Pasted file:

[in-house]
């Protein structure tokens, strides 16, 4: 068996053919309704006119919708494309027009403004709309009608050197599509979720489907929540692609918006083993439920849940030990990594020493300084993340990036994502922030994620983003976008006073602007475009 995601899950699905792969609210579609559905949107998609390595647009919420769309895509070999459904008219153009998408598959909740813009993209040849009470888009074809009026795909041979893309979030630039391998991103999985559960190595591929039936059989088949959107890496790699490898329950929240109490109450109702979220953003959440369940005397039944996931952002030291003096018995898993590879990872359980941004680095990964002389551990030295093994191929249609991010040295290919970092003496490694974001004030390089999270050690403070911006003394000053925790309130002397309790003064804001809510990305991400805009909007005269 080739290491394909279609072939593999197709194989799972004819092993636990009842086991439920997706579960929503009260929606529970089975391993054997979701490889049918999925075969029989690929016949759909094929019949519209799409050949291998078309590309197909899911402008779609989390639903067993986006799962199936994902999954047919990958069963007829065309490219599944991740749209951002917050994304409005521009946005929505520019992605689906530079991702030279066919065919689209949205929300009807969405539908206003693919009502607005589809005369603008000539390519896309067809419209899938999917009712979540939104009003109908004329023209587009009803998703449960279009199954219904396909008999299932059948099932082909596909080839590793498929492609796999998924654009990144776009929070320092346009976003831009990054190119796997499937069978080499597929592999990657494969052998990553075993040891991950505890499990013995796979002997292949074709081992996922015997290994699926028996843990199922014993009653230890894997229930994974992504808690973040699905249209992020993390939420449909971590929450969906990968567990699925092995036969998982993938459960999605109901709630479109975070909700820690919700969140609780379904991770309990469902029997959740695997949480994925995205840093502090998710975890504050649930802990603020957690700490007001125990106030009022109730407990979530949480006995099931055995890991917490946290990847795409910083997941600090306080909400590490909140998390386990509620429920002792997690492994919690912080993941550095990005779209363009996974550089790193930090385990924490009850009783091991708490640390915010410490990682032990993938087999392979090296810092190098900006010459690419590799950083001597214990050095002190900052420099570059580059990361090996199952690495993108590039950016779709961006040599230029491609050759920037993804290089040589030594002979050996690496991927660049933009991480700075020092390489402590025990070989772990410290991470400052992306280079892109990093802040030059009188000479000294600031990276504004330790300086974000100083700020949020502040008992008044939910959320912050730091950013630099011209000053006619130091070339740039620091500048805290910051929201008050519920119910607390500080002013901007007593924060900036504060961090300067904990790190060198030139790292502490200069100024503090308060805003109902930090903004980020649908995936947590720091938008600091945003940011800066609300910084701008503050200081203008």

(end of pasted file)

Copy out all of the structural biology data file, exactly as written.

[in-house]
């Protein structure tokens, strides 16, 4: 068996053919309704006119919708494309027009403004709309009608050197599509979720489907929540692609918006083993439920849940030990990594020493300084993340990036994502922030994620983003976008006073602007475009 995601899950699905792969609210579609559905949107998609390595647009919420769309895509070999459904008219153009998408598959909740813009993209040849009470888009074809009026795909041979893309979030630039391998991103999985559960190595591929039936059989088949959107890496790699490898329950929240109490109450109702979220953003959440369940005397039944996931952002030291003096018995898993590879990872359980941004680095990964002389551990030295093994191929249609991010040295290919970092003496490694974001004030390089999270050690403070911006003394000053925790309130002397309790003064804001809510990305991400805009909007005269 080739290491394909279609072939593999197709194989799972004819092993636990009842086991439920997706579960929503009260929606529970089975391993054997979701490889049918999925075969029989690929016949759909094929019949519209799409050949291998078309590309197909899911402008779609989390639903067993986006799962199936994902999954047919990958069963007829065309490219599944991740749209951002917050994304409005521009946005929505520019992605689906530079991702030279066919065919689209949205929300009807969405539908206003693919009502607005589809005369603008000539390519896309067809419209899938999917009712979540939104009003109908004329023209587009009803998703449960279009199954219904396909008999299932059948099932082909596909080839590793498929492609796999998924654009990144776009929070320092346009976003831009990054190119796997499937069978080499597929592999990657494969052998990553075993040891991950505890499990013995796979002997292949074709081992996922015997290994699926028996843990199922014993009653230890894997229930994974992504808690973040699905249209992020993390939420449909971590929450969906990968567990699925092995036969998982993938459960999605109901709630479109975070909700820690919700969140609780379904991770309990469902029997959740695997949480994925995205840093502090998710975890504050649930802990603020957690700490007001125990106030009022109730407990979530949480006995099931055995890991917490946290990847795409910083997941600090306080909400590490909140998390386990509620429920002792997690492994919690912080993941550095990005779209363009996974550089790193930090385990924490009850009783091991708490640390915010410490990682032990993938087999392979090296810092190098900006010459690419590799950083001597214990050095002190900052420099570059580059990361090996199952690495993108590039950016779709961006040599230029491609050759920037993804290089040589030594002979050996690496991927660049933009991480700075020092390489402590025990070989772990410290991470400052992306280079892109990093802040030059009188000479000294600031990276504004330790300086974000100083700020949020502040008992008044939910959320912050730091950013630099011209000053006619130091070339740039620091500048805290910051929201008050519920119910607390500080002013901007007593924060900036504060961090300067904990790190060198030139790292502490200069100024503090308060805003109902930090903004980020649908995936947590720091938008600091945003940011800066609300910084701008503050200081203008």